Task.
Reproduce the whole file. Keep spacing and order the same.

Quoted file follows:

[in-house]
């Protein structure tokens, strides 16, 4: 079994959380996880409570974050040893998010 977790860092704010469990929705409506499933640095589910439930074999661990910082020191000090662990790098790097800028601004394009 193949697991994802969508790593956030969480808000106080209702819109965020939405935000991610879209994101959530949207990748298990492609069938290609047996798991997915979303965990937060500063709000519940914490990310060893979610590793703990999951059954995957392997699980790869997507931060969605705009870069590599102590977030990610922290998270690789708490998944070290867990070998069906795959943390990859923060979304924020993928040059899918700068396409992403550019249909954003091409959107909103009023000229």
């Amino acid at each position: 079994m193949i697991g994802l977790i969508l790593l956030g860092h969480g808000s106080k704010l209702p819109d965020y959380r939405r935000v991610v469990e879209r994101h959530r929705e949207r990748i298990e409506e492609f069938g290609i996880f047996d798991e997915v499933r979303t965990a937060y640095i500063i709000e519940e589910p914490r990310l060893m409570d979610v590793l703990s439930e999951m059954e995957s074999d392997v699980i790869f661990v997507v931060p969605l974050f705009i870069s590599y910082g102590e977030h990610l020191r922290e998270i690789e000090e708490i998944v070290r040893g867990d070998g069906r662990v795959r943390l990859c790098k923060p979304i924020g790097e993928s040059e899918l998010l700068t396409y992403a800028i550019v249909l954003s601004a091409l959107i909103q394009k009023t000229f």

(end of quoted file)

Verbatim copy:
[in-house]
């Protein structure tokens, strides 16, 4: 079994959380996880409570974050040893998010 977790860092704010469990929705409506499933640095589910439930074999661990910082020191000090662990790098790097800028601004394009 193949697991994802969508790593956030969480808000106080209702819109965020939405935000991610879209994101959530949207990748298990492609069938290609047996798991997915979303965990937060500063709000519940914490990310060893979610590793703990999951059954995957392997699980790869997507931060969605705009870069590599102590977030990610922290998270690789708490998944070290867990070998069906795959943390990859923060979304924020993928040059899918700068396409992403550019249909954003091409959107909103009023000229």
């Amino acid at each position: 079994m193949i697991g994802l977790i969508l790593l956030g860092h969480g808000s106080k704010l209702p819109d965020y959380r939405r935000v991610v469990e879209r994101h959530r929705e949207r990748i298990e409506e492609f069938g290609i996880f047996d798991e997915v499933r979303t965990a937060y640095i500063i709000e519940e589910p914490r990310l060893m409570d979610v590793l703990s439930e999951m059954e995957s074999d392997v699980i790869f661990v997507v931060p969605l974050f705009i870069s590599y910082g102590e977030h990610l020191r922290e998270i690789e000090e708490i998944v070290r040893g867990d070998g069906r662990v795959r943390l990859c790098k923060p979304i924020g790097e993928s040059e899918l998010l700068t396409y992403a800028i550019v249909l954003s601004a091409l959107i909103q394009k009023t000229f």